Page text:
If you want to help your rabbit gain confidence and want to play in their new home, the first step is to make them comfortable and allow them to set the pace. Every rabbit will be different. Without patience, rabbits will find it hard to bond to anyone.
It can take anywhere from a day to more than a year to gain a rabbit’s trust.
Floor time is crucial to making a rabbit more comfortable around people. Let your rabbit explore and investigate their new home. Don’t make any fast moments. Instead, try sitting on the ground and reading a book without making too much contact with the rabbit. It can take anywhere from a day to more than a year to gain a rabbit’s trust. A rabbit will slowly show their comfort by resting near you with no barriers around them and by lying down. A well-adjusted, happy bunny might even flip over completely onto their back for a period of time. This is a rabbit that is certain that the area they are in is not a dangerous one!
NOTE: If you have a new pet rabbit, be sure to schedule an appointment with a nearby veterinarian.
Teaching an Old Rabbit New Tricks
Once trust has been achieved, some rabbits like to learn tricks. Use treats to incentivize repetitive actions. For example, if you say “Bunny, come!” and offer them a treat every time, they will learn to associate that phrase with a good action.
Medical Care for Your Pet Rabbit
Spaying or Neutering Your Pet Rabbit
The most important decision that someone can make for a rabbit is to alter them. Spaying or neutering a rabbit will prevent many diseases and the decision to alter a rabbit can extend their lives up to 4 years. Unfortunately, a rabbit’s uterus or testicles can become infected or grow masses. This can lead to many complications that will require veterinary intervention. Making the decision to spay or neuter early lowers any chance of surgical risk and later-in-life illnesses. Plus...it ensures you won’t end up with a house full of dozens of rabbits!
Recommended Checkups For a Pet Rabbit
A rabbit should be brought in to see a vet soon after first being brought home. A general check up will let the veterinarian identify the baseline health of the rabbit and can help rule out any unknown illnesses. Your rabbit veterinarian should also do blood work to ensure that your pet is in good health. This information will be useful in the following years as your vet continues to monitor your rabbit’s health. Finally, a fecal screening will allow doctors to diagnose any internal parasites and some GI tract abnormalities.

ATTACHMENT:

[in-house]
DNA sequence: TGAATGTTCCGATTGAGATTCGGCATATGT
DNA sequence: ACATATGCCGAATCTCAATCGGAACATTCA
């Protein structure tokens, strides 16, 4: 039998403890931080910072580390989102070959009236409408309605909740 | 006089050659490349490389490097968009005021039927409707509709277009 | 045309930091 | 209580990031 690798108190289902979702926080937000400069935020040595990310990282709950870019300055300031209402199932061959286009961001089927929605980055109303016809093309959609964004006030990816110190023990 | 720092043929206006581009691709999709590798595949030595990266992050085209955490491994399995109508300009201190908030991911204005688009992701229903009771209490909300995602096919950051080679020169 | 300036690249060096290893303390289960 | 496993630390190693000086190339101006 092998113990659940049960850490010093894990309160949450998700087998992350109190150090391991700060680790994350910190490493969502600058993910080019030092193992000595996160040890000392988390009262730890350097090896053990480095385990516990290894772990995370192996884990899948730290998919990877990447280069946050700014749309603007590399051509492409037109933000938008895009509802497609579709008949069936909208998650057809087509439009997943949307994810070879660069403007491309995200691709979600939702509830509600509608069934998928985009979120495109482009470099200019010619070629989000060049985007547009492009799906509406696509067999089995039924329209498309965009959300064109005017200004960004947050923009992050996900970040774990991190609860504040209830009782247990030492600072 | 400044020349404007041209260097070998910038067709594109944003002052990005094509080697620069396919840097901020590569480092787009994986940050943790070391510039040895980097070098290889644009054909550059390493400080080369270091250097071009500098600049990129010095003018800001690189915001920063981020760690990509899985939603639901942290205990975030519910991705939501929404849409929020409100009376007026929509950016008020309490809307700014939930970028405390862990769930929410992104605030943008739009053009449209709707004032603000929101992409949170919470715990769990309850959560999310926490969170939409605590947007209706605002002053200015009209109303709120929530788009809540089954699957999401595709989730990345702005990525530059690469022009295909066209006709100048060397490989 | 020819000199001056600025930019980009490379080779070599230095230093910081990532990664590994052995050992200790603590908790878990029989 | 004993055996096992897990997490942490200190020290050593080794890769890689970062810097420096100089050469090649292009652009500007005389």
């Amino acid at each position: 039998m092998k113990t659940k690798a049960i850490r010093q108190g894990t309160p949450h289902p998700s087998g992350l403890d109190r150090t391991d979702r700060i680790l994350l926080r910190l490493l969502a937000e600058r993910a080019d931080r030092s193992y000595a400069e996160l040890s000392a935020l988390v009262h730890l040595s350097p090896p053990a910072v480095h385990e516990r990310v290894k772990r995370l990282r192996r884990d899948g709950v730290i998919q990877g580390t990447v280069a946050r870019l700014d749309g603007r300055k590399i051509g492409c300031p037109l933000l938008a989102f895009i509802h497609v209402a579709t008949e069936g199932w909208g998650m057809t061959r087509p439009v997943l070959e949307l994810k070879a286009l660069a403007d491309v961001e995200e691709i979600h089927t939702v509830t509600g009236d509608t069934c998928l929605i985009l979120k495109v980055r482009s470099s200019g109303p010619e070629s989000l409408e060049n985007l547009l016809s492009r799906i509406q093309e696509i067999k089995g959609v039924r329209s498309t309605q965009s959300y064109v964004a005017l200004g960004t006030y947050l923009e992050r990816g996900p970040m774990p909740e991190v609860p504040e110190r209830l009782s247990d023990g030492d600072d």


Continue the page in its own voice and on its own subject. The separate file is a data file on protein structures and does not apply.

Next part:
Common Rabbit Diseases
The following is a list of common rabbit health concerns. Observing your pet rabbit and bringing them in for an annual physical will help prevent these ailments or catch them early on, while they can be treated:
E. cuniculi infection
Uterine or Testicular cancers
Ear and eye infections
Parasites & other GI abnormalities
How Can You Tell When Your Rabbit Is Sick?
If you have a sick rabbit, they may show you in one of the following ways. If you witness any of these, contact your rabbit veterinarian right away:
Changes in appetite or fecal output
Constant scratching or fur loss
Difficulty balancing, walking, or head tilt
Drooling/Changes in food choices
Difficulty breathing or rapid breathing
The following is a list of rabbit emergencies or signs that your pet rabbit might need critical care. If your rabbit exhibits any of the following, seek veterinary care immediately.
Not eating, drinking or pooping
Difficulty urinating or blood in the urine
Discharge from the eyes and/or nose
Boarding for Your Pet Rabbit
At Long Island Bird & Exotic Pet Vet, rabbits are offered a large cage to stay in most of the day. They will have plenty of hay, pellets and veggies to eat, as well as water in their cage. Rabbits are given time to play outdoors, when weather permits. We snuggle with our guest pet rabbits, give them treats, play with them and place them in a clean, fresh cage for rest. We promise to provide your pet with lots of TLC, so you can travel stress-free.